Just 16 days after they agreed to suspend its long-range missile tests in exchange for US food aid, North Korea has announced plans to launch a rocket to put its satellite into orbit.
The launch would mark the 100th anniversary of former President Kim Il-sung’s birth. The move could breach a ban imposed by the United Nations after North Korea’s last missile test in April 2009.
The United States has called the move from Pyongyang to be highly provocative, while Japan urged the North Korean Government to abandon the idea.
A statement from the US Department of State said: “Such a missile launch would pose a threat to regional security and would also be inconsistent with North Korea’s recent undertaking to refrain from long-range missile launches.”
Japan has added reason to be alarmed at the announcement, since it is located in the flight path of the rocket launches. The last rocket launch was termed a test by Pyongyang.
“[A test] could damage the stability of the region,” Japanese Foreign Minister Koichiro Gemba told reporters, adding it would be “regrettable” if North Korea pressed ahead with its plan. Gemba said that he would encourage China to exert more control over its erratic ally, and he would work towards an international response.
Conversely, The Financial Times reports that, unlike previous launches, the Eunha-3 (Galaxy) missile would be fired towards the Yellow Sea that divides the China and Korean peninsula.
Yang Moo-Jin, of Seoul’s University of North Korean Studies, said: “Following the alleged satellite launch attempt in 2009, this is another ploy to heap pressure on the United States by conducting a test-launch of a rocket which can easily be converted to weapons use.”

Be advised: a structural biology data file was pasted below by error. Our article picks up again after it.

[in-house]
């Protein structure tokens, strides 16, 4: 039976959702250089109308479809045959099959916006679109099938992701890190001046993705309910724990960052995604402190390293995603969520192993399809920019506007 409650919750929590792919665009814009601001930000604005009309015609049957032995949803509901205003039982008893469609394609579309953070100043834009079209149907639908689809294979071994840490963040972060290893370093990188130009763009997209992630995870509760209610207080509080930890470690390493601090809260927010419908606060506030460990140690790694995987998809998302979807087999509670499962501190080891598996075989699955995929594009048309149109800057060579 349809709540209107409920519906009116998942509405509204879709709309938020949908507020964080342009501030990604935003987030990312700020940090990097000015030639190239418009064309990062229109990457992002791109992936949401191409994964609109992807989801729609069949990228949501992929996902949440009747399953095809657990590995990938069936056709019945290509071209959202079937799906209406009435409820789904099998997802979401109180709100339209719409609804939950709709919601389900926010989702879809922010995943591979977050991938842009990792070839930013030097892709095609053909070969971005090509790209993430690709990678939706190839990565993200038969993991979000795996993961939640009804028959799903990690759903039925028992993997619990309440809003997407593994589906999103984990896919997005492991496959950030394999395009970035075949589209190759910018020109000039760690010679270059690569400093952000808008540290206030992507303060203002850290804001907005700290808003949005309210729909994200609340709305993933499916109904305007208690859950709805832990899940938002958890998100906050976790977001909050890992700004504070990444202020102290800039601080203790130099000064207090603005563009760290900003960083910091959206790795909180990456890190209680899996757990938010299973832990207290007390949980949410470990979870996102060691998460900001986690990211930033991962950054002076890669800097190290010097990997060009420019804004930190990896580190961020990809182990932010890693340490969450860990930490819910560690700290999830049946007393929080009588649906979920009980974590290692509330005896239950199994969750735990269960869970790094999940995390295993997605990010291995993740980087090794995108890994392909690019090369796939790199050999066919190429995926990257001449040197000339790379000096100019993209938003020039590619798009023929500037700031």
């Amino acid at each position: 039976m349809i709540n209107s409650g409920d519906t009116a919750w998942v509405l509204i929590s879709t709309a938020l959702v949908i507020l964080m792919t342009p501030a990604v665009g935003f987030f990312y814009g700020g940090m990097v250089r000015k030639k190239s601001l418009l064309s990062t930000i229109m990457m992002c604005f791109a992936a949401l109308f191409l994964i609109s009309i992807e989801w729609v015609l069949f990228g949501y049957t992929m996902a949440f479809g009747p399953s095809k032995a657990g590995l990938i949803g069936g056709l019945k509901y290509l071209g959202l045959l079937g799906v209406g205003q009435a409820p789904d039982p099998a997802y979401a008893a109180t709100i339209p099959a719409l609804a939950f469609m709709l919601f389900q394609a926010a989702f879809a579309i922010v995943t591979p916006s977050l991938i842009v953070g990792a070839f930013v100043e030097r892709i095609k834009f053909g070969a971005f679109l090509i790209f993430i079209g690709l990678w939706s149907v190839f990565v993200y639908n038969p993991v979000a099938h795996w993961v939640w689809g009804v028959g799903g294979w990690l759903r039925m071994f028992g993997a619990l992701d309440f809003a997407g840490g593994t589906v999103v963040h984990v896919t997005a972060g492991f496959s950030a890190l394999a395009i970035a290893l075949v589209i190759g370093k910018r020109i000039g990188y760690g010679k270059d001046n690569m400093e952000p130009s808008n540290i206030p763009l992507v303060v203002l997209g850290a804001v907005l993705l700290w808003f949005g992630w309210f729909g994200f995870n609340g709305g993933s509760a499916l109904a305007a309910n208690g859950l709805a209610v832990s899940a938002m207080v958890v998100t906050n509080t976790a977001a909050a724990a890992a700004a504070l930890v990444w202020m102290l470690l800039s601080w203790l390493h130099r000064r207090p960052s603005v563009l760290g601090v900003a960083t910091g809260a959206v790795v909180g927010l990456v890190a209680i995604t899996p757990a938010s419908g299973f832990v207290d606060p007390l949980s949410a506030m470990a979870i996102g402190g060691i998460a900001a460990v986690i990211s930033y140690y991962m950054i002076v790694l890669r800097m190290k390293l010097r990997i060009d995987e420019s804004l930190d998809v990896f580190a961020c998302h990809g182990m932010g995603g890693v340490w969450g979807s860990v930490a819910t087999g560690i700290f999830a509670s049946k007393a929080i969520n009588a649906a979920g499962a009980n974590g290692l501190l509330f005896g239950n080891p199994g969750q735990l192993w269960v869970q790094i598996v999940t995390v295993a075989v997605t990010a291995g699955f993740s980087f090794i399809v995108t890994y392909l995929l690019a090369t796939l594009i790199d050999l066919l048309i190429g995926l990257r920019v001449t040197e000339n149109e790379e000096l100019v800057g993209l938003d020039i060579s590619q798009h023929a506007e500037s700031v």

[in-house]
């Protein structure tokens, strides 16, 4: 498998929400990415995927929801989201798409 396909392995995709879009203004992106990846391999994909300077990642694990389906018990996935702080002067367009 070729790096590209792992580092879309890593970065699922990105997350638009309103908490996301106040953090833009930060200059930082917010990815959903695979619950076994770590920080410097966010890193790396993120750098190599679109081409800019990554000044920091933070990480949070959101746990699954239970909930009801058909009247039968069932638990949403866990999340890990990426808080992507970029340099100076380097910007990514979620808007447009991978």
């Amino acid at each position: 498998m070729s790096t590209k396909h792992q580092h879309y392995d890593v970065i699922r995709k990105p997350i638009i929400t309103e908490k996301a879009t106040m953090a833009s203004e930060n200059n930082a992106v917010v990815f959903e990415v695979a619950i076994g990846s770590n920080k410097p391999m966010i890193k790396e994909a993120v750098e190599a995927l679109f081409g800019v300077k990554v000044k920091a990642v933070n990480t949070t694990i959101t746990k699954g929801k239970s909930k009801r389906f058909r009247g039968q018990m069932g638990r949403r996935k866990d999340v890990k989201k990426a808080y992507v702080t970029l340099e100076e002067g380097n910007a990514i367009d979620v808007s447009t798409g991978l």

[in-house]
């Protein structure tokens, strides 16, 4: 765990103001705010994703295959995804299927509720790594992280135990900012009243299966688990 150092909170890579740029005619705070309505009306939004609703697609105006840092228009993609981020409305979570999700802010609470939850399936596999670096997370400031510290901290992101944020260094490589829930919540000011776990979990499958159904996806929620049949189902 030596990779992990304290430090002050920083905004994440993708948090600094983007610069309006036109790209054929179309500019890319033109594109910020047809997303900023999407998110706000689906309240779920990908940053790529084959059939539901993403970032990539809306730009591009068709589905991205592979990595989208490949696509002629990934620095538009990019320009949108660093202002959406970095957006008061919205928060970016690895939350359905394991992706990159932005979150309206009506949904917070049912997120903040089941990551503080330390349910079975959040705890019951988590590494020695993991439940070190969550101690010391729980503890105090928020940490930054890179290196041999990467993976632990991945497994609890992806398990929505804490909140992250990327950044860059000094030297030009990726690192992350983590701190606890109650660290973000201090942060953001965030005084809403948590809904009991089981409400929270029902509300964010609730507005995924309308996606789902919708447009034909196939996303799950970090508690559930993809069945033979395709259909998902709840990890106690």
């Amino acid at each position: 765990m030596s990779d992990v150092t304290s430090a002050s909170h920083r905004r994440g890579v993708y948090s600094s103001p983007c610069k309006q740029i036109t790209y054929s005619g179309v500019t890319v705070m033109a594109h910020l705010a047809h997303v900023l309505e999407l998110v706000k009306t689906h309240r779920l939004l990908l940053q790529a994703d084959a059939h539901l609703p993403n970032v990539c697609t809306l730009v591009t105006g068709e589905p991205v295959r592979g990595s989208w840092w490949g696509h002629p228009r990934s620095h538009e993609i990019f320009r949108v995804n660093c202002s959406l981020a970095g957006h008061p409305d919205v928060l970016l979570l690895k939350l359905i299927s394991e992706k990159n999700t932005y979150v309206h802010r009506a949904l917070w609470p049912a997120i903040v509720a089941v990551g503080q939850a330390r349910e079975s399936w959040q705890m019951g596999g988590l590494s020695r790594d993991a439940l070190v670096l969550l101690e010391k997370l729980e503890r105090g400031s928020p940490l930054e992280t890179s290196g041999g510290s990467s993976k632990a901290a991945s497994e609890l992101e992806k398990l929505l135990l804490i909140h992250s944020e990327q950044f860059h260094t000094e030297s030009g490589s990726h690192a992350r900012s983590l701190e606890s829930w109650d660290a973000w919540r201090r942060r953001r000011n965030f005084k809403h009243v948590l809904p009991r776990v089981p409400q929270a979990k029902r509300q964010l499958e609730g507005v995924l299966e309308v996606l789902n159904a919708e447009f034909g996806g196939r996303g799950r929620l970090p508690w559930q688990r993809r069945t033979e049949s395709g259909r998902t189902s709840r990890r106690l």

Pyongyang insists that the rocket launch is merely to place an earth observation satellite in orbit. Termed Kwangmyongsong-3, the satellite is intended to assist in the country’s economic development and is purely for peaceful use of space. The launch “will greatly encourage the army and people… in the building of a thriving nation”, the North Korean government said.
Yohnap News reports that a North Korean News Agency said the launch “will strictly abide by relevant international regulations and usage concerning the launch of scientific and technological satellites for peaceful purposes and ensure maximum transparency”.
Update: Russia has expressed its concerns over North Korea’s plans to launch the rocket. “We call on Pyongyang not to oppose the international community, to refrain from actions that aggravate the situation in the region and create further impediments for relaunching the six-party talks on the Korean peninsula’s nuclear issue,” the Russian foreign ministry said in a statement.
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